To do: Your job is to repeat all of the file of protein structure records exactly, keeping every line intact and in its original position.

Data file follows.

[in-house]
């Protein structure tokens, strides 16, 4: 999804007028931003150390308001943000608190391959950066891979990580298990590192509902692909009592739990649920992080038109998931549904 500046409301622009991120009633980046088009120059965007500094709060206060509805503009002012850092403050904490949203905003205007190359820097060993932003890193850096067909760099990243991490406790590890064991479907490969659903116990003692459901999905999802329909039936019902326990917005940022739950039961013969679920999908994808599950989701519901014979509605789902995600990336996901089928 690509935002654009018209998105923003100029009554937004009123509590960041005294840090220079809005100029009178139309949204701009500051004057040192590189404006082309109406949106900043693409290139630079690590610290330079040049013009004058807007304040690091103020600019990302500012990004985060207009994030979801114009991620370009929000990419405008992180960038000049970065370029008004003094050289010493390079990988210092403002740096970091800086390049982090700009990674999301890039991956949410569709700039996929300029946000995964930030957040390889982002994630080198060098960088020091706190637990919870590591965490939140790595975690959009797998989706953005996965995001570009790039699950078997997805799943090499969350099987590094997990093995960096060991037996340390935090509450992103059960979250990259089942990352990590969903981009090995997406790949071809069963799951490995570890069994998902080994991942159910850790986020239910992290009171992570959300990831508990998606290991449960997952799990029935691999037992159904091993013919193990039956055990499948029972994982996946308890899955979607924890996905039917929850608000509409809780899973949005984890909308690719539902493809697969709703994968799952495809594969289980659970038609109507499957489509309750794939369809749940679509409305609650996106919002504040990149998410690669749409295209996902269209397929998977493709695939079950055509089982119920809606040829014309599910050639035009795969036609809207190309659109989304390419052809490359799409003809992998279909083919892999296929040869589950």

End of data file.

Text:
[in-house]
């Protein structure tokens, strides 16, 4: 999804007028931003150390308001943000608190391959950066891979990580298990590192509902692909009592739990649920992080038109998931549904 500046409301622009991120009633980046088009120059965007500094709060206060509805503009002012850092403050904490949203905003205007190359820097060993932003890193850096067909760099990243991490406790590890064991479907490969659903116990003692459901999905999802329909039936019902326990917005940022739950039961013969679920999908994808599950989701519901014979509605789902995600990336996901089928 690509935002654009018209998105923003100029009554937004009123509590960041005294840090220079809005100029009178139309949204701009500051004057040192590189404006082309109406949106900043693409290139630079690590610290330079040049013009004058807007304040690091103020600019990302500012990004985060207009994030979801114009991620370009929000990419405008992180960038000049970065370029008004003094050289010493390079990988210092403002740096970091800086390049982090700009990674999301890039991956949410569709700039996929300029946000995964930030957040390889982002994630080198060098960088020091706190637990919870590591965490939140790595975690959009797998989706953005996965995001570009790039699950078997997805799943090499969350099987590094997990093995960096060991037996340390935090509450992103059960979250990259089942990352990590969903981009090995997406790949071809069963799951490995570890069994998902080994991942159910850790986020239910992290009171992570959300990831508990998606290991449960997952799990029935691999037992159904091993013919193990039956055990499948029972994982996946308890899955979607924890996905039917929850608000509409809780899973949005984890909308690719539902493809697969709703994968799952495809594969289980659970038609109507499957489509309750794939369809749940679509409305609650996106919002504040990149998410690669749409295209996902269209397929998977493709695939079950055509089982119920809606040829014309599910050639035009795969036609809207190309659109989304390419052809490359799409003809992998279909083919892999296929040869589950």